Monday Morning – Let's Save Some Money!
In these times of economic recession, municipalities and governmental agencies everywhere are searching for ways to reduce spending and thus shrinking their budgets. Sometimes you can find savings tucked away in programs that are not so obvious unless you go looking for them. And that's what the officials in the small city of Milton, Georgia (pop. 36,000) did.
Somebody in the Milton Fire Department discovered that the city was paying a premium to Rural/Metro Ambulance for "speedy service," i.e.: response times for critical care emergencies of under 8 minutes 90% of the time. But Milton Fire Chief Robert Edgar says that their response time is averaging more than 11 minutes.
The northern portion of Fulton County, where Milton lies, is contractually covered by Rural/Metro for emergency medical service, but the selection of the provider is made by the county without any input from the localities. Milton, knowing that it was being underserved due to location and call volume, pays a premium of an additional $132,000 annually. But R/M has never met their obligation, primarily because they don't stage an ambulance close enough to the city for the promised coverage.
The Alpharetta – Milton Patch recently reported:
Chief Edgar said the Milton Fire Department is getting its fire engines to the scene quickly, so residents still were being treated within six minutes of the 911 call. He said the Milton response time average is 5 minutes, 40 seconds.
"We're putting a paramedic on that medical call within six minutes," he said.
The city's firefighter/paramedics have the same advanced medical care available that paramedics on Rural/Metro ambulances can provide, the fire chief said.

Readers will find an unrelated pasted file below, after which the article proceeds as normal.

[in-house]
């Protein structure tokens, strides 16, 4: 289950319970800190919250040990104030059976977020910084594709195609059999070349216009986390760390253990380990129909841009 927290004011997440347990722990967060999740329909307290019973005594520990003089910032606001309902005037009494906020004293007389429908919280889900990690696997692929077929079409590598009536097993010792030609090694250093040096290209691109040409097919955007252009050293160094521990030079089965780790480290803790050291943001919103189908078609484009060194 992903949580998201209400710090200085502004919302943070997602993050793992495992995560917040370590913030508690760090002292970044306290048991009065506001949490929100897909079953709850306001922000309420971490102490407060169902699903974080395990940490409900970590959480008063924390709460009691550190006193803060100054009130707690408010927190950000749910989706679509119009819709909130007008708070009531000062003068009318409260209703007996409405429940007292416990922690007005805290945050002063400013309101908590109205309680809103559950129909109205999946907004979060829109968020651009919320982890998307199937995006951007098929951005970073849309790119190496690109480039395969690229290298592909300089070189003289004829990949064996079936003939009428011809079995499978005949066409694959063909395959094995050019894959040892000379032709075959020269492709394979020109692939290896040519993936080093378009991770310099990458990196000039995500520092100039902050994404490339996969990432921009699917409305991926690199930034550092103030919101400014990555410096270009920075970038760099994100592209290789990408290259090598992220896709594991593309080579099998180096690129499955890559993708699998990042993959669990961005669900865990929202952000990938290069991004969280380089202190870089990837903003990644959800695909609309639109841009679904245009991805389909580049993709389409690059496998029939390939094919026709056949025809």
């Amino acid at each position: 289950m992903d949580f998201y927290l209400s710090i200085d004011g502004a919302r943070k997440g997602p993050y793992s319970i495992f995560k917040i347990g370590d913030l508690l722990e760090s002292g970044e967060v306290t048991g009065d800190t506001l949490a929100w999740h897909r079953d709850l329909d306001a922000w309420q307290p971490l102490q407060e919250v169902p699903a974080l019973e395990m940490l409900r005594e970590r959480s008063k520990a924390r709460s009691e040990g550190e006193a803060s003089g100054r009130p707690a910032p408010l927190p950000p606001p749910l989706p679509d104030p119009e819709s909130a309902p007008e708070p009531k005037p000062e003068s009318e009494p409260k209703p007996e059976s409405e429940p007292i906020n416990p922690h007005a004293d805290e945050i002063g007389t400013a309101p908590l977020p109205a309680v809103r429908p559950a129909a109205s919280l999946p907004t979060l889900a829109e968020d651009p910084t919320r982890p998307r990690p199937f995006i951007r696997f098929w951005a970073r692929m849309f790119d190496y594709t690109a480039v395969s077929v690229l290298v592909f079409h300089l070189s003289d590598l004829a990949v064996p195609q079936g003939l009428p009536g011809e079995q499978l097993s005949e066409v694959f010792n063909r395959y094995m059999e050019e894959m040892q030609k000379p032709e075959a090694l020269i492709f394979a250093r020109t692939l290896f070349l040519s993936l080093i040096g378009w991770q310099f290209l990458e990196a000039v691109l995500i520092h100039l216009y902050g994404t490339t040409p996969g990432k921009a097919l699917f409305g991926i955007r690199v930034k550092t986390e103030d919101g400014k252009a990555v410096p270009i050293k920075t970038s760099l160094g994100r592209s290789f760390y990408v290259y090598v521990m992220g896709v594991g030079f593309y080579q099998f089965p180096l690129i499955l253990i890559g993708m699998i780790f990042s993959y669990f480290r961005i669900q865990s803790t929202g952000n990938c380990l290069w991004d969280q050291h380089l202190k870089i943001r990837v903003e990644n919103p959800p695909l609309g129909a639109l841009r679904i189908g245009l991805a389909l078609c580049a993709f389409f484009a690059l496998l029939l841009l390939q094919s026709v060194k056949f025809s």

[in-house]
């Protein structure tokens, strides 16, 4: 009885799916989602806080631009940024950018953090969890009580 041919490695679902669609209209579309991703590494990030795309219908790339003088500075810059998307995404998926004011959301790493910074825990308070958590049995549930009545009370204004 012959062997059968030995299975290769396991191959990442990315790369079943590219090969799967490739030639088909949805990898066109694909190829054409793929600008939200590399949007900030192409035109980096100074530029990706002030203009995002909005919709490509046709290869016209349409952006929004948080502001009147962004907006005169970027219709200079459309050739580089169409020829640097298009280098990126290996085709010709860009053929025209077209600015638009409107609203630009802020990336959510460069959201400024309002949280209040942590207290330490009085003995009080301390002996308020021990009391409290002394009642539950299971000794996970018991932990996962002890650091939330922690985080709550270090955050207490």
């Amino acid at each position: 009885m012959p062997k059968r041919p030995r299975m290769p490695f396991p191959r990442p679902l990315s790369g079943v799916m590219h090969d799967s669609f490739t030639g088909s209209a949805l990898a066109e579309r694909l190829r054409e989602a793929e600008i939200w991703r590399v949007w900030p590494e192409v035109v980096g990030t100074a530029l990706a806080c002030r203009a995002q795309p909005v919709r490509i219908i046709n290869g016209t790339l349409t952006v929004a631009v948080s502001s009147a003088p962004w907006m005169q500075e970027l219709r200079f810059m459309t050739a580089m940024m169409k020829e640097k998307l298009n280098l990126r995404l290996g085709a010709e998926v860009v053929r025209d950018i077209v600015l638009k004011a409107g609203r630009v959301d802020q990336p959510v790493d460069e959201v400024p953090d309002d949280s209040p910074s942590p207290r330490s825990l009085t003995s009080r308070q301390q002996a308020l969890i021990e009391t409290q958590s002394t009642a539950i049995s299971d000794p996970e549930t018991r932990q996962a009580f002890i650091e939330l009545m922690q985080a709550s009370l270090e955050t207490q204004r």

"The only thing we can't do is transport the patient to a medical facility for advanced care," he said. "I think that's a little more comforting" for city residents, he said. A serious medical situation will get two paramedics dispatched to the scene from Milton.
The Milton FD operates out of three fire stations.
17 of their firefighters are paramedics, all others are EMT's.
(photo of Truck 1 from Milton City website)
Last month the city decided to lop off the $11,000 monthly subsidy for service they never recieved and notified Rural/Metro that they would discontinue the policy within a few months. Rural/Metro has also agreed to some other provisions that will enhance their service to the area and you can read all the details of this new plan in the Alpharetta – Milton Patch HERE.
So take a tip from the folks down in the Peach State and look for the obvious for some savings. Those little bits add up. First though, we need to get our own equipment checked out for today. Expanded checklist on Mondays, so we'd better get started. I'll see that the Bunn-O-Matic is filled when we get back to the day room and start talking about those overlooked places to save some money. See you there in a little while.
* * * * * * *